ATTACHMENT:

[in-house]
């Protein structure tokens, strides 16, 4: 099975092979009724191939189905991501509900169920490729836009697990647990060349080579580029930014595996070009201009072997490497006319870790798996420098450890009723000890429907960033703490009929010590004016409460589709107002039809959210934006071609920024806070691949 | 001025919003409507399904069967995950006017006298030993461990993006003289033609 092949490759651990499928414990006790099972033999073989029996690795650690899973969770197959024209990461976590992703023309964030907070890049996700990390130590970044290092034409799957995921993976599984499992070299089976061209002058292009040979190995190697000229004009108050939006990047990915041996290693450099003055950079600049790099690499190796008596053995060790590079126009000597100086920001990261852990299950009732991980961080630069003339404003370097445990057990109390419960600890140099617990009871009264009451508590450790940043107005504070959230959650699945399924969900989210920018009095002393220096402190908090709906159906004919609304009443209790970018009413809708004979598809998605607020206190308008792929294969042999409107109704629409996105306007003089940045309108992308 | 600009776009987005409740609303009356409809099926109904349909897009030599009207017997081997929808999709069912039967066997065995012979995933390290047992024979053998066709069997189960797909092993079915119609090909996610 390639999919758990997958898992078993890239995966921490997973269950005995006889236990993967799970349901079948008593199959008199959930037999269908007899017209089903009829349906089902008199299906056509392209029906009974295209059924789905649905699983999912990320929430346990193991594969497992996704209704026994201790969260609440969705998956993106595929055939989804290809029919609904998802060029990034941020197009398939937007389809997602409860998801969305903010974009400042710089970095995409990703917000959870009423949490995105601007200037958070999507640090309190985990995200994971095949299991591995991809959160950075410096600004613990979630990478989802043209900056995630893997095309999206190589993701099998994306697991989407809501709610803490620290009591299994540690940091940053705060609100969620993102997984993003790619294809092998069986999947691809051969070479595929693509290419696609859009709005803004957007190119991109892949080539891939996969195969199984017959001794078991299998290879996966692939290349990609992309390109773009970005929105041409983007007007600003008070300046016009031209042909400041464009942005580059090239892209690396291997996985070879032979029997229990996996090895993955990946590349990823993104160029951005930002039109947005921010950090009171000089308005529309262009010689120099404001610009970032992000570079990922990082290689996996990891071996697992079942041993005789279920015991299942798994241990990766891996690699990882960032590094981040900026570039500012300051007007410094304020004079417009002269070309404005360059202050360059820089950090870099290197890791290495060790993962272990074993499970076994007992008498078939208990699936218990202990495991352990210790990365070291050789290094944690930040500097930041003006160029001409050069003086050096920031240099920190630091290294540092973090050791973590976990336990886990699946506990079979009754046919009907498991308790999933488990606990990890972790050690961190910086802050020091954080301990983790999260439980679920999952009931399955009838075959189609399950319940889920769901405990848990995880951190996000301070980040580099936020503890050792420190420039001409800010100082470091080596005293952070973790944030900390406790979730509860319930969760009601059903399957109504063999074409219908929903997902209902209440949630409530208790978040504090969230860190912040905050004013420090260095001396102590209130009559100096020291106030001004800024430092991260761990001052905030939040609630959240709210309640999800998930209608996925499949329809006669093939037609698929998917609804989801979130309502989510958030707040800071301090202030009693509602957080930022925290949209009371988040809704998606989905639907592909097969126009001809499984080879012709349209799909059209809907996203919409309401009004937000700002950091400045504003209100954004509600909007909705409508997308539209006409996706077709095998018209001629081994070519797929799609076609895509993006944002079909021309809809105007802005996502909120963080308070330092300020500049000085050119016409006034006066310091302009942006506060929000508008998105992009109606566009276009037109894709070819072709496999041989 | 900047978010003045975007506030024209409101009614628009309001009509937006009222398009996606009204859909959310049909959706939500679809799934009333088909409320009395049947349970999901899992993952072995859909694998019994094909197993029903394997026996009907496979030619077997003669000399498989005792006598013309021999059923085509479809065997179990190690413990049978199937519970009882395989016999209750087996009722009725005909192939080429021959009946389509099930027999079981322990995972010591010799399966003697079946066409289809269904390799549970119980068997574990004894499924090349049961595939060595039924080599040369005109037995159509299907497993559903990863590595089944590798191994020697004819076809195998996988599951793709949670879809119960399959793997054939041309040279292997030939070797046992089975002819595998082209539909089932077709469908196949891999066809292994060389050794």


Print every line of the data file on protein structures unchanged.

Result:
[in-house]
């Protein structure tokens, strides 16, 4: 099975092979009724191939189905991501509900169920490729836009697990647990060349080579580029930014595996070009201009072997490497006319870790798996420098450890009723000890429907960033703490009929010590004016409460589709107002039809959210934006071609920024806070691949 | 001025919003409507399904069967995950006017006298030993461990993006003289033609 092949490759651990499928414990006790099972033999073989029996690795650690899973969770197959024209990461976590992703023309964030907070890049996700990390130590970044290092034409799957995921993976599984499992070299089976061209002058292009040979190995190697000229004009108050939006990047990915041996290693450099003055950079600049790099690499190796008596053995060790590079126009000597100086920001990261852990299950009732991980961080630069003339404003370097445990057990109390419960600890140099617990009871009264009451508590450790940043107005504070959230959650699945399924969900989210920018009095002393220096402190908090709906159906004919609304009443209790970018009413809708004979598809998605607020206190308008792929294969042999409107109704629409996105306007003089940045309108992308 | 600009776009987005409740609303009356409809099926109904349909897009030599009207017997081997929808999709069912039967066997065995012979995933390290047992024979053998066709069997189960797909092993079915119609090909996610 390639999919758990997958898992078993890239995966921490997973269950005995006889236990993967799970349901079948008593199959008199959930037999269908007899017209089903009829349906089902008199299906056509392209029906009974295209059924789905649905699983999912990320929430346990193991594969497992996704209704026994201790969260609440969705998956993106595929055939989804290809029919609904998802060029990034941020197009398939937007389809997602409860998801969305903010974009400042710089970095995409990703917000959870009423949490995105601007200037958070999507640090309190985990995200994971095949299991591995991809959160950075410096600004613990979630990478989802043209900056995630893997095309999206190589993701099998994306697991989407809501709610803490620290009591299994540690940091940053705060609100969620993102997984993003790619294809092998069986999947691809051969070479595929693509290419696609859009709005803004957007190119991109892949080539891939996969195969199984017959001794078991299998290879996966692939290349990609992309390109773009970005929105041409983007007007600003008070300046016009031209042909400041464009942005580059090239892209690396291997996985070879032979029997229990996996090895993955990946590349990823993104160029951005930002039109947005921010950090009171000089308005529309262009010689120099404001610009970032992000570079990922990082290689996996990891071996697992079942041993005789279920015991299942798994241990990766891996690699990882960032590094981040900026570039500012300051007007410094304020004079417009002269070309404005360059202050360059820089950090870099290197890791290495060790993962272990074993499970076994007992008498078939208990699936218990202990495991352990210790990365070291050789290094944690930040500097930041003006160029001409050069003086050096920031240099920190630091290294540092973090050791973590976990336990886990699946506990079979009754046919009907498991308790999933488990606990990890972790050690961190910086802050020091954080301990983790999260439980679920999952009931399955009838075959189609399950319940889920769901405990848990995880951190996000301070980040580099936020503890050792420190420039001409800010100082470091080596005293952070973790944030900390406790979730509860319930969760009601059903399957109504063999074409219908929903997902209902209440949630409530208790978040504090969230860190912040905050004013420090260095001396102590209130009559100096020291106030001004800024430092991260761990001052905030939040609630959240709210309640999800998930209608996925499949329809006669093939037609698929998917609804989801979130309502989510958030707040800071301090202030009693509602957080930022925290949209009371988040809704998606989905639907592909097969126009001809499984080879012709349209799909059209809907996203919409309401009004937000700002950091400045504003209100954004509600909007909705409508997308539209006409996706077709095998018209001629081994070519797929799609076609895509993006944002079909021309809809105007802005996502909120963080308070330092300020500049000085050119016409006034006066310091302009942006506060929000508008998105992009109606566009276009037109894709070819072709496999041989 | 900047978010003045975007506030024209409101009614628009309001009509937006009222398009996606009204859909959310049909959706939500679809799934009333088909409320009395049947349970999901899992993952072995859909694998019994094909197993029903394997026996009907496979030619077997003669000399498989005792006598013309021999059923085509479809065997179990190690413990049978199937519970009882395989016999209750087996009722009725005909192939080429021959009946389509099930027999079981322990995972010591010799399966003697079946066409289809269904390799549970119980068997574990004894499924090349049961595939060595039924080599040369005109037995159509299907497993559903990863590595089944590798191994020697004819076809195998996988599951793709949670879809119960399959793997054939041309040279292997030939070797046992089975002819595998082209539909089932077709469908196949891999066809292994060389050794």